Smart contracts can be used to build anything from digital agreements between two parties to automated financial transactions. The possibilities are limited only by your imagination, which is what makes this technology revolutionary.
What Does Ethereum Stack Up Against?
Ethereum is the second-largest blockchain globally by market capitalization, and it is also the most mature platform in its category. This means that it has more developers and has built many of the underlying technologies that other blockchains are still trying to get right.
Ethereum’s blockchain is also the most secure of its kind. The platform has taken great care to prove that it can’t be interfered with, even though it is decentralized. This is because there are thousands of miners working on the platform at all times, not to mention the fact that several corporations are using its blockchain for testing purposes. As a result, ethereum’s blockchain can handle more transactions every day than any other public blockchain in existence.
While Ethereum has clearly demonstrated how powerful BaaS can be when properly implemented, there are still some difficulties using smart contracts in real-world scenarios today. The biggest issue in this space is smart contract bugs. The decentralized nature of smart contracts means that the code is all out in the open for anyone to see. This makes errors more likely.
Another problem is that smart contracts cannot be used by everyone. For example, there are limitations to who can write the code needed to deploy a smart contract. A job listing for an Ethereum smart contract developer recently appeared on LinkedIn, and it said you need extensive experience with Solidity (the programming language required to build these contracts).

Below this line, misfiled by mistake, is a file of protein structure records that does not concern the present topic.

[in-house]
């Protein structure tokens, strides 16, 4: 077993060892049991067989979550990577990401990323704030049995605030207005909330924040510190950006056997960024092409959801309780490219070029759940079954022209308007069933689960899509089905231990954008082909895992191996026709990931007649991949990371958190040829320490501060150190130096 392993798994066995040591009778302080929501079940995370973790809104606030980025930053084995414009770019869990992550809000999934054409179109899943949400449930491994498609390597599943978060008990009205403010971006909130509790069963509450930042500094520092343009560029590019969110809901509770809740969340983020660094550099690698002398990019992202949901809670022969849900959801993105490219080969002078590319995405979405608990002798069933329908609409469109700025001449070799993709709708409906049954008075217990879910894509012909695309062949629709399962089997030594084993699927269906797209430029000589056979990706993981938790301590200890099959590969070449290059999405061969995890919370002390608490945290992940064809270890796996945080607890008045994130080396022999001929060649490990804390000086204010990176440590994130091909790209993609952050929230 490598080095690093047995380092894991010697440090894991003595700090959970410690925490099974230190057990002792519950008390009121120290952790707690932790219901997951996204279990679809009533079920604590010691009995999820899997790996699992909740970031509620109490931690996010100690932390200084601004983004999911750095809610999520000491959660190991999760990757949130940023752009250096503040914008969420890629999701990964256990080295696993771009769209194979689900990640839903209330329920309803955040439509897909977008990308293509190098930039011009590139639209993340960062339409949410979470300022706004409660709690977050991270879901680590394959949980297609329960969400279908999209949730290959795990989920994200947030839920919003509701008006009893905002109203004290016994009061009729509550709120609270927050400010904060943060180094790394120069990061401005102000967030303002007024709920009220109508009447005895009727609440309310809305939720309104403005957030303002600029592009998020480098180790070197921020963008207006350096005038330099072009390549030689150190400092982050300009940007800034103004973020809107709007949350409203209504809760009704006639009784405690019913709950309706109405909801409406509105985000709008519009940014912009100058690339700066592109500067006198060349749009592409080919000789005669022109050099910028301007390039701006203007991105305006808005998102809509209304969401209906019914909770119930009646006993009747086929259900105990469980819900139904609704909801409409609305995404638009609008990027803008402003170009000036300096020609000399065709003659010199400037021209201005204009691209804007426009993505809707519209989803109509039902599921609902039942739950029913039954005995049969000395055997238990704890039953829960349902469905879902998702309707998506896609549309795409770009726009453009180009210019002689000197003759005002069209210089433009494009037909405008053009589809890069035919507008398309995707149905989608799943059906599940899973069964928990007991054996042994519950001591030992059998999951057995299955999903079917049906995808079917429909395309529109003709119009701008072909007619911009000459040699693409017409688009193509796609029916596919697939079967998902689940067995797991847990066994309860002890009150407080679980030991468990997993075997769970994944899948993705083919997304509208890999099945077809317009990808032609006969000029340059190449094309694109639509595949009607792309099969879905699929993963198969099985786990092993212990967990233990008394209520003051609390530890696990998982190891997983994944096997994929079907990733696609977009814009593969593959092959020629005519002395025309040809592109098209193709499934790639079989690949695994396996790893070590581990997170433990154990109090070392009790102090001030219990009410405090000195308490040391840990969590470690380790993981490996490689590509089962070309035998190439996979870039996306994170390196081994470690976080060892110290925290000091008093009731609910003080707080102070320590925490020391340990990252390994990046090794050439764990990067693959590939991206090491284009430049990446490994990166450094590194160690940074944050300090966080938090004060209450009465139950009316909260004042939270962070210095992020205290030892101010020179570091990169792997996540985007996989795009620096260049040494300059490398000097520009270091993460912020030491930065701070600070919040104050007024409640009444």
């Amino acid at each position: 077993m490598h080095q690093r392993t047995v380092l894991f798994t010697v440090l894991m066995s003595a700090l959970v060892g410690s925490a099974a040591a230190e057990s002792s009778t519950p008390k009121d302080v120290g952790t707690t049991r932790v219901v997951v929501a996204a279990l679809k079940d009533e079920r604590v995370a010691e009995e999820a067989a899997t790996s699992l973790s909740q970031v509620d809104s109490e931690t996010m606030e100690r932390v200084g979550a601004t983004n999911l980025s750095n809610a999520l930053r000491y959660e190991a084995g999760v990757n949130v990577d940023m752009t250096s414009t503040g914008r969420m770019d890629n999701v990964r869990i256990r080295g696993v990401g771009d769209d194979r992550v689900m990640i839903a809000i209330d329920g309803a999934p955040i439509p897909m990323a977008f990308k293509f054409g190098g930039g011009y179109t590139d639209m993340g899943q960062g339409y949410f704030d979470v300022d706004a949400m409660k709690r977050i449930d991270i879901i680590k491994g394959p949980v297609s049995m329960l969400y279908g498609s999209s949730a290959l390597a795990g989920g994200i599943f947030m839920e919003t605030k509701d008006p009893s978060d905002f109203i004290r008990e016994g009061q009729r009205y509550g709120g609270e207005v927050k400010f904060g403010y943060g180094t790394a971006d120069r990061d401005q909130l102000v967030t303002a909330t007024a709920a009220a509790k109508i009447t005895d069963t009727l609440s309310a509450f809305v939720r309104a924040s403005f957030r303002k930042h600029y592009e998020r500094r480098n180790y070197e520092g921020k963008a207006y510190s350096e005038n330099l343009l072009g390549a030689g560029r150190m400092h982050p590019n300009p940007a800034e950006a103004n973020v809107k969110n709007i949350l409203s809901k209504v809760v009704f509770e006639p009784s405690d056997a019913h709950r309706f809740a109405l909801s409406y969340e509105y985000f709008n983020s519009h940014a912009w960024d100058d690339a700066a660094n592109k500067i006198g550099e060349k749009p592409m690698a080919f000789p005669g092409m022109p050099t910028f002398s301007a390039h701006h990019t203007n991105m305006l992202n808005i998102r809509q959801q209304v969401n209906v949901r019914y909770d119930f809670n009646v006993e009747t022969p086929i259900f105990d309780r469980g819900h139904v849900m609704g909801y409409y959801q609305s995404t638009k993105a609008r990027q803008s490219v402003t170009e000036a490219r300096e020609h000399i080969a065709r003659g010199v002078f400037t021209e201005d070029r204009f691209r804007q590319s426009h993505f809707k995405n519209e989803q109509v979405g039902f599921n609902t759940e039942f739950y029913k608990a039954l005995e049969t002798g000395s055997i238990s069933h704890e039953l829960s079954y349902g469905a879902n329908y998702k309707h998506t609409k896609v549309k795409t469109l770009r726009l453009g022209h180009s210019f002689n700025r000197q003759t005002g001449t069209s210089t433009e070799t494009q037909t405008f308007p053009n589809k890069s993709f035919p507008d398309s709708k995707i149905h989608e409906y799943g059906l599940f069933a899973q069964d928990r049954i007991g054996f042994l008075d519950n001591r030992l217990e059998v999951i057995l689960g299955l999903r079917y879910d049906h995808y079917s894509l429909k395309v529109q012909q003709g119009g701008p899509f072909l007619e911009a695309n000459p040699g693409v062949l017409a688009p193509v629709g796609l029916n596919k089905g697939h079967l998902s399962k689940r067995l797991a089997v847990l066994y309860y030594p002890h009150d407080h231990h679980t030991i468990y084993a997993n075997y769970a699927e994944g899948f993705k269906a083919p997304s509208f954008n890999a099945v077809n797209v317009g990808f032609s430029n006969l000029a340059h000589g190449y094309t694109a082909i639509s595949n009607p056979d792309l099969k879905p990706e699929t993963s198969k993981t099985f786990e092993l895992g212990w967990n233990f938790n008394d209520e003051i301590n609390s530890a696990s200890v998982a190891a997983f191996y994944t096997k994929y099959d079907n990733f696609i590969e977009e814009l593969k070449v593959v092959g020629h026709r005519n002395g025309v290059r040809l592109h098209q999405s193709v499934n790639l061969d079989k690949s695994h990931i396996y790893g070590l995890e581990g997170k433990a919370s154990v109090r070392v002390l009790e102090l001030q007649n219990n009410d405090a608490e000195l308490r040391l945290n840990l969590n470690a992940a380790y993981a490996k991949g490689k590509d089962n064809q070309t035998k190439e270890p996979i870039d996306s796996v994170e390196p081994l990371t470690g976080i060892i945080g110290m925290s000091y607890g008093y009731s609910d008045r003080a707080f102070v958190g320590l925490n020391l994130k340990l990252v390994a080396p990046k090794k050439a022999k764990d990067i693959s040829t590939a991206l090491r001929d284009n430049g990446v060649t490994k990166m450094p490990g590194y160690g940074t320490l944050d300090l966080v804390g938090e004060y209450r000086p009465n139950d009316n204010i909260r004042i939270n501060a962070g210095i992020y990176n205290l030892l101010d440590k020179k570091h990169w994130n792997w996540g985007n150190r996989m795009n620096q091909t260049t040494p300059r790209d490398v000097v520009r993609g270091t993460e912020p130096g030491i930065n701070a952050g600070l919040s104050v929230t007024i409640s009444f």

Competition for Etherium’s smart contracts is also growing as more companies find ways of applying BaaS to their processes. In fact, some experts believe that Ethereum’s value proposition is being reduced as a result of new platforms entering the space that has been developed from the ground up with use cases in mind. These include Solana, Cardano NEO, Hyperledger and EOS.
What Does The Future Hold For Ethereum?
Ethereum’s large network of developers and blockchain experts make it a clear choice for building BaaS applications. That said, newer players are entering the market with alternative smart contract frameworks that can be used to build these applications on peer-to-peer networks.
The platform created by the blockchain company, Solana, is designed to be the fastest transaction-processing blockchain available. It uses a method called “Proof of History” to create its blocks instantly, rather than waiting for miners to finish processing transactions. This provides speed that runs faster than ethereum’s blockchain.
With the rise of Ethereum smart contracts, there is always the potential for security compromises. The rise of the smart contract bug has shown this clearly. What’s required to build a robust BaaS application is a team of experienced programmers who understand how to make your software secure at all times. This should be done by using these new blockchain solutions designed to fight against bugs or vulnerabilities that hackers or future unknown attackers can exploit.